Game Development Reference
it is necessary to use different hardware and software solutions which are commonly
known as “the interaction techniques''. These techniques are explained in Chapter 12.
In the case of observing the virtual world, we can have multiple subcategories of
VBP depending on whether the observation is visual, auditory, tactile or a combination
of these senses; depending on whether the subject needs to understand the environment
or to orient himself with respect to this environment.
In the case of movement, there are several subcategories of VBP made according
to the type of movement: 1D path (in a straight line or in a curve), movement on a
surface (plane or otherwise) or within a space. The subject can move by changing the
direction or even without changing the direction.
In the case of an action on the virtual world, we can have multiple subcategories of
VBP: handling an object in translation motion (3DOF), adjusting an object in rotation
(3DOF), both actions together, bending an object or assembling multiple objects.
In the case of communication, we can have multiple subcategories of VBP: com-
municating with other users, communicating with virtual characters (virtual avatars or
clones) or communicating with the application. While communicating with the appli-
cation, the subject can communicate to modify the application's configuration, to give
commands to the computer system, etc. For example, while designing a product using
VR techniques, the user(s) should be able to modify the product model. But in that
case, the subject is no longer in immersion to test the final product. This falls into
the classic man-machine dialogue of the MMI, though the subject is in a virtual 3D
We can certainly hope that gradually all standard VBPs will be simulated using
hardware devices and suitable interaction techniques. If we take a step back from
all the solutions tested, it will be easier for us to design a virtual reality application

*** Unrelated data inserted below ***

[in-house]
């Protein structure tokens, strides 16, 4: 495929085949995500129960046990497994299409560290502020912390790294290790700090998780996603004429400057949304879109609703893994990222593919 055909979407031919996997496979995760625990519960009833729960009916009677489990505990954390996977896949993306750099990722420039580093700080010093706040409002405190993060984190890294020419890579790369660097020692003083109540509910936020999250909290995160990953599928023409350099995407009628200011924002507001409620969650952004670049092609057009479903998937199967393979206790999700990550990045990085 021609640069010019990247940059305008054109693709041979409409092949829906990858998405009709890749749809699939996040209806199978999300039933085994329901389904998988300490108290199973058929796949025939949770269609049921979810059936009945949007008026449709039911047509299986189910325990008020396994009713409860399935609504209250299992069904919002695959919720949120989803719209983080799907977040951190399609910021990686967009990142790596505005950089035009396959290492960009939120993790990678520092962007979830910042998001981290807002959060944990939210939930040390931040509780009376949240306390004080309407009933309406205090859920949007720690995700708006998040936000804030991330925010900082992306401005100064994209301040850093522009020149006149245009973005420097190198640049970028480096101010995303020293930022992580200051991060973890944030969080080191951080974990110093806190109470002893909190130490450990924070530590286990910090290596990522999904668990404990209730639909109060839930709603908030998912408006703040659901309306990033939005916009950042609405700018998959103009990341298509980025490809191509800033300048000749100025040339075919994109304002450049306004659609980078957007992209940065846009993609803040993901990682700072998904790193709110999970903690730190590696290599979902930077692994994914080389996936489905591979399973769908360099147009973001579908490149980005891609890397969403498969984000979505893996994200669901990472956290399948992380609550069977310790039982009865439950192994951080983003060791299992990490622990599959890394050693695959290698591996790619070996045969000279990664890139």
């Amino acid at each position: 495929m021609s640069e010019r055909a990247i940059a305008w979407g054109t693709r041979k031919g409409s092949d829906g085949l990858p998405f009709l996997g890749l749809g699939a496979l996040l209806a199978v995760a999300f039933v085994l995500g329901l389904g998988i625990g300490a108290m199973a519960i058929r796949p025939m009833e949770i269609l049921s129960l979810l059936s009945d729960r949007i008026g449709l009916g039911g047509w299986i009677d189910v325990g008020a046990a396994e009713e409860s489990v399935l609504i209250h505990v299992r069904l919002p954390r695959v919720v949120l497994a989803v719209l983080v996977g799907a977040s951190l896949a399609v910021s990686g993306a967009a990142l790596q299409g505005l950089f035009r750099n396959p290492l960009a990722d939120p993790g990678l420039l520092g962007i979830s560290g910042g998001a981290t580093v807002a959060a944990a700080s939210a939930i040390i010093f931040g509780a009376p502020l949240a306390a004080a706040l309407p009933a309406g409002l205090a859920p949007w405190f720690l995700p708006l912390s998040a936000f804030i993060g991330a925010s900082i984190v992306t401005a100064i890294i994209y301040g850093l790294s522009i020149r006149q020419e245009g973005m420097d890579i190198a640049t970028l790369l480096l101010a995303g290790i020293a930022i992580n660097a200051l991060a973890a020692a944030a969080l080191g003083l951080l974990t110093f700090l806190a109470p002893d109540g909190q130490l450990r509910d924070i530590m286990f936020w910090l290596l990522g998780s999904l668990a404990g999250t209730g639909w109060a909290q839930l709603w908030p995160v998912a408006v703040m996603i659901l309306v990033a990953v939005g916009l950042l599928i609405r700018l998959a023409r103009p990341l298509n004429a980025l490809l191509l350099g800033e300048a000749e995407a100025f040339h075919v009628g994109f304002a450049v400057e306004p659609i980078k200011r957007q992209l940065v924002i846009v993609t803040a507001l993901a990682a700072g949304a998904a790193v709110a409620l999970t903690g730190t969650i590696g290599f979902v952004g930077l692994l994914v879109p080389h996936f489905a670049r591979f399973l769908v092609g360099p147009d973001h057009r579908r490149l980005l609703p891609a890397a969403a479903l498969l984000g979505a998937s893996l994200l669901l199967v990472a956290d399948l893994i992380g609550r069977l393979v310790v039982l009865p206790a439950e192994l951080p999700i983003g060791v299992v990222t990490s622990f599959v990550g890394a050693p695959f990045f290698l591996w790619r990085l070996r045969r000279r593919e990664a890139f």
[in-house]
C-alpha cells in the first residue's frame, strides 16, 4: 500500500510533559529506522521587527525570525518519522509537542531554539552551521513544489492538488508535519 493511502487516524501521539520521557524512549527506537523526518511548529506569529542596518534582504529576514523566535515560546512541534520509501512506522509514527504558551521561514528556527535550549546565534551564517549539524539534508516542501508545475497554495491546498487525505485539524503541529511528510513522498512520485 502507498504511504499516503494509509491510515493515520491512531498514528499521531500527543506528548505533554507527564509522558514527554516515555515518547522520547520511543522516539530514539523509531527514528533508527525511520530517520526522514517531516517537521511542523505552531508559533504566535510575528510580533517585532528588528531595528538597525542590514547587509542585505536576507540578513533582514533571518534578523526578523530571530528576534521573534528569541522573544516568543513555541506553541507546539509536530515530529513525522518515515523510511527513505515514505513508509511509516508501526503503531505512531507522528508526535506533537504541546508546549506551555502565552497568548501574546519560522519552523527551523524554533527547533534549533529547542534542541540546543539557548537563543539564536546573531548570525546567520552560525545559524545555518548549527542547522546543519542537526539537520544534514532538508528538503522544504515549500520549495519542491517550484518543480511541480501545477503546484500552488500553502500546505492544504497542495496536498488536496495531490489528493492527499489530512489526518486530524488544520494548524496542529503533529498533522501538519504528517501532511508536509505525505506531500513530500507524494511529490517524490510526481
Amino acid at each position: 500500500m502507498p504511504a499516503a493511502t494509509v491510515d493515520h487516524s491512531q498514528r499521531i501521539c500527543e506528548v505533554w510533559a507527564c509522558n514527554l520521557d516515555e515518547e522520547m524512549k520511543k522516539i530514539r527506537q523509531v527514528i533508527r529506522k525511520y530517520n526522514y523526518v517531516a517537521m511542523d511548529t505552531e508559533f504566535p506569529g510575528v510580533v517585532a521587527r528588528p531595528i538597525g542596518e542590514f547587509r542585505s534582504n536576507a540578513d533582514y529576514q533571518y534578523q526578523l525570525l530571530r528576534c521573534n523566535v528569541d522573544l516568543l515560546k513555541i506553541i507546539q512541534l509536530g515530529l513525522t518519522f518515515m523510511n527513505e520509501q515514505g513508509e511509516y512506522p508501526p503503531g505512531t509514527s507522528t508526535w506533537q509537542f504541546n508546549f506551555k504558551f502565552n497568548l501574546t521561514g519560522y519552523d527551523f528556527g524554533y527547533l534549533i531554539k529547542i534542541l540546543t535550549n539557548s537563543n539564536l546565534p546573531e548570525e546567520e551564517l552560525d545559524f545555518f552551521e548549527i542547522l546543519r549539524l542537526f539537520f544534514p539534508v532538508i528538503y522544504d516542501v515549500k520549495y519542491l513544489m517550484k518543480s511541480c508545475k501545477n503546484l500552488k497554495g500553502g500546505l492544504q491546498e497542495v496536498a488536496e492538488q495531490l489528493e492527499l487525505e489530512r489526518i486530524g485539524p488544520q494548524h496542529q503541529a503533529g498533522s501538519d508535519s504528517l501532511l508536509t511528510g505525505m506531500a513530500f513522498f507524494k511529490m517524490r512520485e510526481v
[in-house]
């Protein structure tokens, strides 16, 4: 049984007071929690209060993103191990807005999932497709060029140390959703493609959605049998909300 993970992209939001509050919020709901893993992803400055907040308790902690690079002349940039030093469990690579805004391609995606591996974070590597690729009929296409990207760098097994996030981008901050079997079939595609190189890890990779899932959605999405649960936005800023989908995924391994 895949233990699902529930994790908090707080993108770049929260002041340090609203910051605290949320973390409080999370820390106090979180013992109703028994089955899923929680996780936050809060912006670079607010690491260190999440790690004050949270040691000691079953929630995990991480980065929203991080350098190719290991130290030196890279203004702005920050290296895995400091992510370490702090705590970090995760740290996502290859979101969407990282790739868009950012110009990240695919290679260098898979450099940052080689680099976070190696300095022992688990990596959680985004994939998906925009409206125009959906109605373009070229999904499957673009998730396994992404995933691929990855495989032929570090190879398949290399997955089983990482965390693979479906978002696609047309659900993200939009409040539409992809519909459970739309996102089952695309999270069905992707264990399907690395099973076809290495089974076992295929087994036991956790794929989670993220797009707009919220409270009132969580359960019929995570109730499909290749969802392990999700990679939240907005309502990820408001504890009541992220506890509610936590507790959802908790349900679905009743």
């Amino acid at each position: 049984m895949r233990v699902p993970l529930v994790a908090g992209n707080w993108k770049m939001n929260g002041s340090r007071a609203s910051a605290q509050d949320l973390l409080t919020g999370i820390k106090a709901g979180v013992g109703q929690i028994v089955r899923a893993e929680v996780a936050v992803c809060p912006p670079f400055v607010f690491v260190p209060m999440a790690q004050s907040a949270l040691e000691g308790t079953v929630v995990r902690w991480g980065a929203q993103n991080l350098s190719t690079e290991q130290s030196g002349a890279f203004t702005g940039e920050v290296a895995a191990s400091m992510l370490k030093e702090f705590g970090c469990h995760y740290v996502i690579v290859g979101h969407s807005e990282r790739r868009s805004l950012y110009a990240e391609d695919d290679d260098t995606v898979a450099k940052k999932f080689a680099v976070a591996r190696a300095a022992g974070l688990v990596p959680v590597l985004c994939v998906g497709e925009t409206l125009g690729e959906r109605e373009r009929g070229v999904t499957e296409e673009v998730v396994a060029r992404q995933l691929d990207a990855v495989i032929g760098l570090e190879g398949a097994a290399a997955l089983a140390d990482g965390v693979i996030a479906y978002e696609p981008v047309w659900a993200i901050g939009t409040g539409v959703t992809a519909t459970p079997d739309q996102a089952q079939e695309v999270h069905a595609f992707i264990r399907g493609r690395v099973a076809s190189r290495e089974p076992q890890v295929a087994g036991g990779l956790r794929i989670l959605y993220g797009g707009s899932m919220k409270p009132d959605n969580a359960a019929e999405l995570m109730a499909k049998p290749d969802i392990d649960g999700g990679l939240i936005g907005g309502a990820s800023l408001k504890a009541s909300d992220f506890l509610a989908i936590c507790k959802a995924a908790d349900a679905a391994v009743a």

and predict more certainly whether functional I 2 can be achieved successfully. The
interaction techniques for the VBPs are given in detail in chapter 12.
2.4.3 Behavioural Software Aids
We have already mentioned that in order to facilitate the use of behavioural interfaces,
and thereby the immersion and interaction of the subject, it is possible to help the
user, via the computer, to effectively use these devices. A number of aids can be pro-
grammed and used. The designer should consider them to offer effective aids, without
ignoring the objective of the functional I 2 . All these aids have been clubbed together
under the generic term “Behavioural Software Aids'' (BSAs). We have specified various
possibilities that help in behavioural interfaces: Some BSAs focus more on a sensori-
motor aid (SMSA) while the rest focus on a cognitive aid (CogSA). This classification
between SMSA and CogSA is not strictly delimited, as the sensorimotor and cognitive
behaviours of human beings are interdependent. The main aim of this classification is
to show the scope of possibilities of aids that a designer can design and program.
184.108.40.206 Sensorimotor Software Aids
The interface devices are not perfect in data transmission. Similarly, the sensorimotor
behaviour of the subject assessed in the virtual environment is not perfect, or at least
different from the one in the real world. The Sensorimotor Software Aids thus help to